In her role as vice provost, Bertacco advocates for and supports university initiatives that create opportunities for action-based and engaged student learning, including such opportunities as international experiences, community-based curricular experiences, undergraduate student research, student projects and co-curricular experiences. She was previously associate dean for physical sciences and engineering in the Rackham Graduate School
Bertacco’s research focuses on the design of novel, distributed and specialized architectures to boost the execution of big-data applications. She works on design flows and assembly techniques, including chiplet-based design, to lower the cost of developing novel silicon designs, which in turn lowers the barrier to entering the field of hardware design.
Her research addresses critical bottlenecks in the design of future systems by making design tools more efficient and approachable, thus enabling broader participation into the silicon electronics industry.
She is the director of the Applications Driving Architectures Research Center, whose goal is to reignite the pace of computing systems design and innovation through specialized heterogeneity, domain-specific language abstractions and new silicon devices that show benefit to the application.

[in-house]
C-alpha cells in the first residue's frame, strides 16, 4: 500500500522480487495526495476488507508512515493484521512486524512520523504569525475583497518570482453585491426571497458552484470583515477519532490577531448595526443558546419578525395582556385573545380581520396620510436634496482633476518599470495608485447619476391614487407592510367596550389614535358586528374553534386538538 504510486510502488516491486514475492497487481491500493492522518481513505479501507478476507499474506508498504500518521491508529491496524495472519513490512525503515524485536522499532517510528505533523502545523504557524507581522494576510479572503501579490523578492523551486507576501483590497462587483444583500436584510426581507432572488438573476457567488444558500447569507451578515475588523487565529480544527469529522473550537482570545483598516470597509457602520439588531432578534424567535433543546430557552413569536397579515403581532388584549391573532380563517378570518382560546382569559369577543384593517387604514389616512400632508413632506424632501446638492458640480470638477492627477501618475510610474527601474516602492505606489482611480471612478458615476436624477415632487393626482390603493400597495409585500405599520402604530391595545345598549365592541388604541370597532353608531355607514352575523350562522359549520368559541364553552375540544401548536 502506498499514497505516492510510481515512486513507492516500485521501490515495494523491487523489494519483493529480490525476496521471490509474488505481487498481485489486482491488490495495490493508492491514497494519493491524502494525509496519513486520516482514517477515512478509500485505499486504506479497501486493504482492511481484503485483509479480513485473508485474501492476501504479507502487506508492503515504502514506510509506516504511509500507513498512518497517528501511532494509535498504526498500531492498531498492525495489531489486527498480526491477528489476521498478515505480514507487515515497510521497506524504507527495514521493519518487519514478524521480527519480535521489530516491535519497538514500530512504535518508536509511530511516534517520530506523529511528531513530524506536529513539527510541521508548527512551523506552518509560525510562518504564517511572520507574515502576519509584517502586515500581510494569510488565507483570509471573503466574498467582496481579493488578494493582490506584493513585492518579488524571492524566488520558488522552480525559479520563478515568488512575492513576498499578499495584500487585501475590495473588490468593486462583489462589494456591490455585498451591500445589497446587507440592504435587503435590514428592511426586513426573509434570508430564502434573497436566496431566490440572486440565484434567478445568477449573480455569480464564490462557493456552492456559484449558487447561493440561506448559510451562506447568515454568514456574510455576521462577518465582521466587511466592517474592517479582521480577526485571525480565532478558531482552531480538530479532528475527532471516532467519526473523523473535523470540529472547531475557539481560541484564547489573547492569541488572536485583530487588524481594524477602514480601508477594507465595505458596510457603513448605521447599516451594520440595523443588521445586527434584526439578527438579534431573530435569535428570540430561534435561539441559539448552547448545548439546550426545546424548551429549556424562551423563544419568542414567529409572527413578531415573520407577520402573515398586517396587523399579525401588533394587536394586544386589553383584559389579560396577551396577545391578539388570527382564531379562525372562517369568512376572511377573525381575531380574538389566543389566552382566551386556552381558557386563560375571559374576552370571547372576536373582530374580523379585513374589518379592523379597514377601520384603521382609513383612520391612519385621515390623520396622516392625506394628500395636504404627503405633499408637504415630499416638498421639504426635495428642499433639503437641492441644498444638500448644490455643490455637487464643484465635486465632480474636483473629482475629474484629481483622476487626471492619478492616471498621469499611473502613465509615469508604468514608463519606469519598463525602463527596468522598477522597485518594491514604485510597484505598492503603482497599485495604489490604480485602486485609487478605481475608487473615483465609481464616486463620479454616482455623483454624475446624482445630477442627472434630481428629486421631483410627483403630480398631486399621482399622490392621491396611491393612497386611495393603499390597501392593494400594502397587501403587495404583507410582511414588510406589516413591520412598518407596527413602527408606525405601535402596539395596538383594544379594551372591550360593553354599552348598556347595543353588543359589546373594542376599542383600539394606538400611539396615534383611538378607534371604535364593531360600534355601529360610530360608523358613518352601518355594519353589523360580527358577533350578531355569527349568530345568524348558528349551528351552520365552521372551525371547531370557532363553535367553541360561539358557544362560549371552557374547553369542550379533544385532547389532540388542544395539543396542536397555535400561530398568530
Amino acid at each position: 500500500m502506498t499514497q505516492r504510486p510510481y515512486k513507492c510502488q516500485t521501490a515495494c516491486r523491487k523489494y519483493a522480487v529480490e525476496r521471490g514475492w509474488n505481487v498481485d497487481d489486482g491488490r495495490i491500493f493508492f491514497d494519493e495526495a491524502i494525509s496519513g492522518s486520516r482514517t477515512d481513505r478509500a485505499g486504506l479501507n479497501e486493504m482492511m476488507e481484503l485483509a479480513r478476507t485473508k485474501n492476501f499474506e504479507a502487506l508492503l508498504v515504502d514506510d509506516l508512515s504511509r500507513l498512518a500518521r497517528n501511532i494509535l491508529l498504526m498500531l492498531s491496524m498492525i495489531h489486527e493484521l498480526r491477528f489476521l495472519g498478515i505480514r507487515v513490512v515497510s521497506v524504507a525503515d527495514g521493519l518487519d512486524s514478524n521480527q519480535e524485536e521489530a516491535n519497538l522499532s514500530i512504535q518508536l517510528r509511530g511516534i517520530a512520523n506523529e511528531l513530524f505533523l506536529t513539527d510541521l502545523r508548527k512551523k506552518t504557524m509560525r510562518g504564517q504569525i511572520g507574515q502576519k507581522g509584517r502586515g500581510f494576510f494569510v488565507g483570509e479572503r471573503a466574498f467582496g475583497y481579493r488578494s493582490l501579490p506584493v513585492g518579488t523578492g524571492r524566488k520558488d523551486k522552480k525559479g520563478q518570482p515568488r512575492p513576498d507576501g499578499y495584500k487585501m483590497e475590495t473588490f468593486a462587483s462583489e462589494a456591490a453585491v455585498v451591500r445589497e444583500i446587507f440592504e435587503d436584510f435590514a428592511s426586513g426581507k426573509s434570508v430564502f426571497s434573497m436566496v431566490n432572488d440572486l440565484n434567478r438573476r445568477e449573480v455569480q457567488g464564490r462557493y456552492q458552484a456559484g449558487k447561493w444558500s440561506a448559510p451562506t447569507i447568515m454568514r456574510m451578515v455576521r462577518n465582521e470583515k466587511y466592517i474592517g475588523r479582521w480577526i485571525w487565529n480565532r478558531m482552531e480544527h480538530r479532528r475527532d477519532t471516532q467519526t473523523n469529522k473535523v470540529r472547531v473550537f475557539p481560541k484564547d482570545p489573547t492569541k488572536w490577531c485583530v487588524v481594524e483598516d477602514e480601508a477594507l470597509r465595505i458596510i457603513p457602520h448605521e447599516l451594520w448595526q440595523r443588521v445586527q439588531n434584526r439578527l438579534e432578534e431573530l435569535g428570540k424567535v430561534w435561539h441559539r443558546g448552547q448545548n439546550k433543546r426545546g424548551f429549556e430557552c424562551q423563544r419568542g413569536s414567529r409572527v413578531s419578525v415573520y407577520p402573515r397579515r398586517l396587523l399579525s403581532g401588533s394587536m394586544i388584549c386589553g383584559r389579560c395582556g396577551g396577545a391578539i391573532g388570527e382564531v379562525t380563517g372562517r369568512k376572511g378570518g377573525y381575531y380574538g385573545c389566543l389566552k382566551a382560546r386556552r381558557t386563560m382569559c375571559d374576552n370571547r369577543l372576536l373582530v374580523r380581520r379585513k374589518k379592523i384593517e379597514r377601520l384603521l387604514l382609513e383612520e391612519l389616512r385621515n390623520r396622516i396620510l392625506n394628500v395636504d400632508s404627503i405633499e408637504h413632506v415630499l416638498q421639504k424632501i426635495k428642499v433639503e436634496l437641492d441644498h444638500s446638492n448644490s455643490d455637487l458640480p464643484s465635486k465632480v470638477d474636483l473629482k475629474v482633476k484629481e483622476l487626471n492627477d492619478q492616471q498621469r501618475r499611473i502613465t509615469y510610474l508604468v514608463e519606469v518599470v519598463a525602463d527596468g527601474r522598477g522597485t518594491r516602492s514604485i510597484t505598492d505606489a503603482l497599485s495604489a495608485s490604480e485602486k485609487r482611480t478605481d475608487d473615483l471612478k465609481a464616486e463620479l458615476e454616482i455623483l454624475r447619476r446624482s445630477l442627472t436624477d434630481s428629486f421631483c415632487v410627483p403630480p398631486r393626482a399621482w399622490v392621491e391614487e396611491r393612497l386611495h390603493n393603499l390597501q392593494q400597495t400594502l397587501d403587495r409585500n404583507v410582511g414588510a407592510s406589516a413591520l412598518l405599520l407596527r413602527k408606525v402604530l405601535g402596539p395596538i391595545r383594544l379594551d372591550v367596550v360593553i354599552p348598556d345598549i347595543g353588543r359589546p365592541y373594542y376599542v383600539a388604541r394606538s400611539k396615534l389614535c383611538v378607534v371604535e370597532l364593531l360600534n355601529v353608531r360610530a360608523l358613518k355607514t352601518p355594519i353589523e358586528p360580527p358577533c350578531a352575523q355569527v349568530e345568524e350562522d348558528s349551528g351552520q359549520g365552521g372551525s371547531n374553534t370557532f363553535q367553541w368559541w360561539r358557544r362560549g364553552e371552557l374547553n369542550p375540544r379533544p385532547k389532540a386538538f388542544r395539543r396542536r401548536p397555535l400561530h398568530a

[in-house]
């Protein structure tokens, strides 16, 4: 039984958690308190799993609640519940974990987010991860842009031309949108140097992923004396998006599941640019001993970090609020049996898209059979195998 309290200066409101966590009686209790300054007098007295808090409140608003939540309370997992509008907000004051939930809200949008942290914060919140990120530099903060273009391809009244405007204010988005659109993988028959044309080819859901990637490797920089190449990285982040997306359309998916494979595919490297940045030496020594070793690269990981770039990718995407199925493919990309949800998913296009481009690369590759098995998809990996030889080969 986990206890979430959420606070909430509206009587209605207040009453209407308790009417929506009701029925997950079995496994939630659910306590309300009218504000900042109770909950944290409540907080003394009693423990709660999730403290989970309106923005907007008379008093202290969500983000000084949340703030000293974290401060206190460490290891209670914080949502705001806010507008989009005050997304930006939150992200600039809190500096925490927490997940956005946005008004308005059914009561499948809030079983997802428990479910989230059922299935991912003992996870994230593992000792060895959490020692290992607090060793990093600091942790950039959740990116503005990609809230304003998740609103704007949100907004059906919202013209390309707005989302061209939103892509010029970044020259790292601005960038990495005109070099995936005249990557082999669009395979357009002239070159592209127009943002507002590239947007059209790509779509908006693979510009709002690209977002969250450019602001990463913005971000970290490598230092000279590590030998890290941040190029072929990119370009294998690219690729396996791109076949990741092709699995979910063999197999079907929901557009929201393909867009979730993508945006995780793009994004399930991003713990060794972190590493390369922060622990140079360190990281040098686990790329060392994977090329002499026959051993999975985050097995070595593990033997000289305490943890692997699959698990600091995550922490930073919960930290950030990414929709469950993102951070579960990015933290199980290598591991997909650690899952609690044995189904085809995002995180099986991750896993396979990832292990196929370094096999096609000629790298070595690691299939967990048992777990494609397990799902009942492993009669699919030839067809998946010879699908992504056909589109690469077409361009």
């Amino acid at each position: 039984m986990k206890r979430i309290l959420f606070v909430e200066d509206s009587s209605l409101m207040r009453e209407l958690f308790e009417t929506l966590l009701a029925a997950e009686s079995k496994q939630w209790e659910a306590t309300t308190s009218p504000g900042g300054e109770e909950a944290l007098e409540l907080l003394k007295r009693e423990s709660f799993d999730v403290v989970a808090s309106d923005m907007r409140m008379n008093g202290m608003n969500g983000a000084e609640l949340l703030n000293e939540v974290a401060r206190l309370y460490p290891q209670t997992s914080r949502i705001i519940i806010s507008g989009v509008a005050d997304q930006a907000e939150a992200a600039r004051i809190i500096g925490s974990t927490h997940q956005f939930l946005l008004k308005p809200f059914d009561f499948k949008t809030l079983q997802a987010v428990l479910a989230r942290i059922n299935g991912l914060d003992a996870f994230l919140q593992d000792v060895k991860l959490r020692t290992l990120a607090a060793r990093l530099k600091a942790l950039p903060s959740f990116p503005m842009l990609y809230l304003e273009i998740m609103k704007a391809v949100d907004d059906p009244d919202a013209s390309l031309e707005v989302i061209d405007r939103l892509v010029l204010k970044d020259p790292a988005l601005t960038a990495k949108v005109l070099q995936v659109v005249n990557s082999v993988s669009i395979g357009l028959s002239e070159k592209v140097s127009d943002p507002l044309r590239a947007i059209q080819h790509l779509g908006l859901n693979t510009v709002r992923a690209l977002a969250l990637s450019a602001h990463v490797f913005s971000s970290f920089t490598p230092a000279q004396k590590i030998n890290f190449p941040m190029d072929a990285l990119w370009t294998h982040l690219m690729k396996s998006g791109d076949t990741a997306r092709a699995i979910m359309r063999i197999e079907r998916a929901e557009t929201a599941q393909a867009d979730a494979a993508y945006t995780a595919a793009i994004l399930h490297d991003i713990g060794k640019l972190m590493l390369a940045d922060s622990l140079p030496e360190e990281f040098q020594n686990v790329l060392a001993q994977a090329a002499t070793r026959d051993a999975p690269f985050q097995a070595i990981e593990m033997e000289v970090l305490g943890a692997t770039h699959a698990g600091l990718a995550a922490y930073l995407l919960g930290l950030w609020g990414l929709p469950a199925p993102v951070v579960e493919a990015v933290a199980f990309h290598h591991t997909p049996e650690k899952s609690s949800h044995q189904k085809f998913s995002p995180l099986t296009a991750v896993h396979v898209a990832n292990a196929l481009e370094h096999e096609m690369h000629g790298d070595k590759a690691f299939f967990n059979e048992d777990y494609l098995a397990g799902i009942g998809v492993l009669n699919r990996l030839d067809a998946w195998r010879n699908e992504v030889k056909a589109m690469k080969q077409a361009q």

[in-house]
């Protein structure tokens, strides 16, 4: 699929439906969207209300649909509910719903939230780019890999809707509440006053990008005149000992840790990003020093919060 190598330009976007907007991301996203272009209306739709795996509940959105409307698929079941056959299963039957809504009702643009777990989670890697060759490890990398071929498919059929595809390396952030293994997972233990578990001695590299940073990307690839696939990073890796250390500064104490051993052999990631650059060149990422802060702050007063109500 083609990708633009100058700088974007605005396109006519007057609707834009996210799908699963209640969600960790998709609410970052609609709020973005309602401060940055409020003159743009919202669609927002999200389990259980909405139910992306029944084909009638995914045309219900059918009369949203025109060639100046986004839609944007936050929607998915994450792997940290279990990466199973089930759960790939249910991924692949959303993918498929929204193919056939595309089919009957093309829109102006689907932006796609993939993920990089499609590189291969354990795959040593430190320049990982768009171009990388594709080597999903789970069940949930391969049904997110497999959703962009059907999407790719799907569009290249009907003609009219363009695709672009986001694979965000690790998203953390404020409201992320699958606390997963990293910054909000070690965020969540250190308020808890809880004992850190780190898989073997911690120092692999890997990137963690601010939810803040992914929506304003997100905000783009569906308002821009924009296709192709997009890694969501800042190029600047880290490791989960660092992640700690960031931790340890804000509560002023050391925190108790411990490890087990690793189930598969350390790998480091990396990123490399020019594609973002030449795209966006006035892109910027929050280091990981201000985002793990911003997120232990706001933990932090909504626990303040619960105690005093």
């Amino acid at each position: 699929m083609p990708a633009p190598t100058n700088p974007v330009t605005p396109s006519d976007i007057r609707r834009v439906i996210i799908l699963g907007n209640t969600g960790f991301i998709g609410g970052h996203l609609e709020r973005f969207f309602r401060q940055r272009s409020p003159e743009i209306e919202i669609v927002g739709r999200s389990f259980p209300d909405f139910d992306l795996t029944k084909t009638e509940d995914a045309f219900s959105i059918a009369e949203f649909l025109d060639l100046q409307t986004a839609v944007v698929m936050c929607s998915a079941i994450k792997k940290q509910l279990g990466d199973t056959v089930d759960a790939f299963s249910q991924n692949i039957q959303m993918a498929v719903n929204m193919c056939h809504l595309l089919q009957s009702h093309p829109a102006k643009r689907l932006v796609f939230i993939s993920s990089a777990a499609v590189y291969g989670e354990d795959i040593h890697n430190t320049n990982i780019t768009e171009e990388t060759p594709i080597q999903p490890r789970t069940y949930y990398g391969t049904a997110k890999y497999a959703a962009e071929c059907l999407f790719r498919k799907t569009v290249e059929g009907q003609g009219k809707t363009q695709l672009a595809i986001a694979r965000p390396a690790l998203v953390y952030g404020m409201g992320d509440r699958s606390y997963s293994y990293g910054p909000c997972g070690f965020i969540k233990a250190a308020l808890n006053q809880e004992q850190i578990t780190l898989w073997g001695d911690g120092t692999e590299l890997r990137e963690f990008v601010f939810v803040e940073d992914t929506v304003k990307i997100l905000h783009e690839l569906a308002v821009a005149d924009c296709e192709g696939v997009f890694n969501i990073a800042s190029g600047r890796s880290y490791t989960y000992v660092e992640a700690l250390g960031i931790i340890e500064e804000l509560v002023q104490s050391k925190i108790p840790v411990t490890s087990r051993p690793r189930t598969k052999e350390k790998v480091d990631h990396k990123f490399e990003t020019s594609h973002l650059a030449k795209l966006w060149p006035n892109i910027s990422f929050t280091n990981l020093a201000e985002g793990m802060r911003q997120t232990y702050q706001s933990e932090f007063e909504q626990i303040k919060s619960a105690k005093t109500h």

Bertacco earned a computer engineering degree summa cum laude from the University of Padova, Italy. She earned a Master of Science degree and Ph.D. from Stanford University.
Deb Mexicotte received her BFA and MA in Theatre from Case Western Reserve University and the University of Michigan, and worked in local and regional theatre as a designer and painter before joining the University of Michigan. She has spent her career working initially with students and student organizations engaged with the arts to help them achieve their highest developmental aspirations, and more recently with faculty and administrators to integrate the arts and design with science and engineering across the curricular and co-curricular spheres. Deb was named Student Organization Adviser of the Year in 1999 and has led research efforts on the impact of the arts on students at U-M. Prior to the last three years at ArtsEngine, she spent eight years as the Program Director for Arts at Michigan, a co-curricular arts engagement program. Her experience in the community includes 13 years as a Trustee on the Ann Arbor Board of Education, Chairing the Arts Alliance of Washtenaw County, and currently serving on the Ann Arbor Public Art Commission.